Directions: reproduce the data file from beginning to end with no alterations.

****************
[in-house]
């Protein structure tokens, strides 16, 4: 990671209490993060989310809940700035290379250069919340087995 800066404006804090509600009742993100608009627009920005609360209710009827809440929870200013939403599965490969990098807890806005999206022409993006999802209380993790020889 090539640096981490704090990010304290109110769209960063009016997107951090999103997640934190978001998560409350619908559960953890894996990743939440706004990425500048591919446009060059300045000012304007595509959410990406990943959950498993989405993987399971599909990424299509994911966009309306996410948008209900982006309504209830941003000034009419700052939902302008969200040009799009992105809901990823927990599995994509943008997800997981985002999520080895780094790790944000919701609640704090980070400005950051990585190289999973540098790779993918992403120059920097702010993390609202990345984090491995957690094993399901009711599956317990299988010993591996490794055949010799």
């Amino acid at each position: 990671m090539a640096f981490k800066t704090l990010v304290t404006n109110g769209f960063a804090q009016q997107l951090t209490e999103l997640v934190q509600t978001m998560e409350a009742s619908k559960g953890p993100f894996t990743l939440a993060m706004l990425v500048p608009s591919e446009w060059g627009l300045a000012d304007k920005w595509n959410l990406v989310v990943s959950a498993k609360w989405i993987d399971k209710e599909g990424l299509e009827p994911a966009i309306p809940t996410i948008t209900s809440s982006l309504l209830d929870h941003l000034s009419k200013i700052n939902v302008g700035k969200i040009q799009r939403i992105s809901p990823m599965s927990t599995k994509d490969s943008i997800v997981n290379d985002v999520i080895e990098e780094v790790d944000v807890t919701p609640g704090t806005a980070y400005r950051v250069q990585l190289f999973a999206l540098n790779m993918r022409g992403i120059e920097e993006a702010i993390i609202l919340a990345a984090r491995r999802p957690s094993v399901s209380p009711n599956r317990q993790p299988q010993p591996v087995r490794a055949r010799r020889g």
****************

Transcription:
[in-house]
């Protein structure tokens, strides 16, 4: 990671209490993060989310809940700035290379250069919340087995 800066404006804090509600009742993100608009627009920005609360209710009827809440929870200013939403599965490969990098807890806005999206022409993006999802209380993790020889 090539640096981490704090990010304290109110769209960063009016997107951090999103997640934190978001998560409350619908559960953890894996990743939440706004990425500048591919446009060059300045000012304007595509959410990406990943959950498993989405993987399971599909990424299509994911966009309306996410948008209900982006309504209830941003000034009419700052939902302008969200040009799009992105809901990823927990599995994509943008997800997981985002999520080895780094790790944000919701609640704090980070400005950051990585190289999973540098790779993918992403120059920097702010993390609202990345984090491995957690094993399901009711599956317990299988010993591996490794055949010799």
């Amino acid at each position: 990671m090539a640096f981490k800066t704090l990010v304290t404006n109110g769209f960063a804090q009016q997107l951090t209490e999103l997640v934190q509600t978001m998560e409350a009742s619908k559960g953890p993100f894996t990743l939440a993060m706004l990425v500048p608009s591919e446009w060059g627009l300045a000012d304007k920005w595509n959410l990406v989310v990943s959950a498993k609360w989405i993987d399971k209710e599909g990424l299509e009827p994911a966009i309306p809940t996410i948008t209900s809440s982006l309504l209830d929870h941003l000034s009419k200013i700052n939902v302008g700035k969200i040009q799009r939403i992105s809901p990823m599965s927990t599995k994509d490969s943008i997800v997981n290379d985002v999520i080895e990098e780094v790790d944000v807890t919701p609640g704090t806005a980070y400005r950051v250069q990585l190289f999973a999206l540098n790779m993918r022409g992403i120059e920097e993006a702010i993390i609202l919340a990345a984090r491995r999802p957690s094993v399901s209380p009711n599956r317990q993790p299988q010993p591996v087995r490794a055949r010799r020889g």